In his postelection message to the nation, Mr. Trump promised to create “many millions of high-paying jobs” in energy, including coal. But utility companies have drastically reduced their reliance on coal, in part because of President Obama’s aggressive regulations to cut emissions that cause global warming, but also because natural gas is cheaper. Nationally, about 300 coal-fired power plants have closed since 2008, according to the National Mining Association, an industry group.
So even if Mr. Trump undoes Mr. Obama’s policies, many of those plants — including one in nearby Louisa, Ky., where a giant cooling tower was recently demolished after the plant converted from coal to natural gas — are not coming back. Analysts agree that what Appalachia really needs is a diversified economy, a goal that has eluded Mr. Obama and state and local politicians.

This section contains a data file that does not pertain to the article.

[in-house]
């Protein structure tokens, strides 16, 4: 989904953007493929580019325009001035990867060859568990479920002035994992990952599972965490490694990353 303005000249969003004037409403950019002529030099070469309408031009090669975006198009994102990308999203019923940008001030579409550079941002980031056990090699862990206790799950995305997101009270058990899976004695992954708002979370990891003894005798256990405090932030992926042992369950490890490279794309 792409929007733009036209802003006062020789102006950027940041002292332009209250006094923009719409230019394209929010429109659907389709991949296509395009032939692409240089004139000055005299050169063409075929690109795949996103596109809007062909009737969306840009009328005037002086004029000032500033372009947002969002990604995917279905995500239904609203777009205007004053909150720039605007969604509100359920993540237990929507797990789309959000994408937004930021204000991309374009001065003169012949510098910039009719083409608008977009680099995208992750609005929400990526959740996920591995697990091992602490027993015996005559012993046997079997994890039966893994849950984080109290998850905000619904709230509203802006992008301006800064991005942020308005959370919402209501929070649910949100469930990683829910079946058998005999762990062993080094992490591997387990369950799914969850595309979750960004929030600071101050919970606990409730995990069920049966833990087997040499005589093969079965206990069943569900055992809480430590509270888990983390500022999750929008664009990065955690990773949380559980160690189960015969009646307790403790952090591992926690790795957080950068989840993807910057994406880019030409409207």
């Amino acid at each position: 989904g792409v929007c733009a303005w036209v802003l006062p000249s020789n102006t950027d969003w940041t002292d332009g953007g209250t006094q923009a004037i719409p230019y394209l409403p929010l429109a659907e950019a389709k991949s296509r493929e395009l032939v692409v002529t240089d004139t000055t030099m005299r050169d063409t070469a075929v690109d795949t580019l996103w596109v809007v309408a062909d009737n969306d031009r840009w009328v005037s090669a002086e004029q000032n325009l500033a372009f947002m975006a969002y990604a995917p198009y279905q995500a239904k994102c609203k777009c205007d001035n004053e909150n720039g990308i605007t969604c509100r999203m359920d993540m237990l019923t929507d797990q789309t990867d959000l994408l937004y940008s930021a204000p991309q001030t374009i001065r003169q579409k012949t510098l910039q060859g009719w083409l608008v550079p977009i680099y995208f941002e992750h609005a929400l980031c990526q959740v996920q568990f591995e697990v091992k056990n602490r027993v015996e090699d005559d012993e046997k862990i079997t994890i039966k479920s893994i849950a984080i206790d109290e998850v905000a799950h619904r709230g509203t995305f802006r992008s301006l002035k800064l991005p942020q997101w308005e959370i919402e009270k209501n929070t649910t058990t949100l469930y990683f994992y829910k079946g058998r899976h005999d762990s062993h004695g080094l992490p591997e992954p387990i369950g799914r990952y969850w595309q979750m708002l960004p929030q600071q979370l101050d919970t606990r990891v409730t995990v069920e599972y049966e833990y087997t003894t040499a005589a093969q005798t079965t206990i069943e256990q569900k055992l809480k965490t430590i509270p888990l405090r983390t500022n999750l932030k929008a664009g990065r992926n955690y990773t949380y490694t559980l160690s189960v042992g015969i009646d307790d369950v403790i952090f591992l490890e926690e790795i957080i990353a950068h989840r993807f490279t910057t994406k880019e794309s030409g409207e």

But in this land of staggering beauty and economic pain, Trump backers said over and over again that while coal might never be what it once was, the businessman they helped send to the White House could indeed put them back to work — if not in mining, then in some other industry…
People in Appalachia are tired: tired of seeing their loved ones, and especially their children, leave for work in other states; tired of being viewed as ignorant hillbillies by well-to-do urbanites who do not recognize that when a family has been somewhere for generations, it is not so easy to pack up and leave; tired of feeling tired.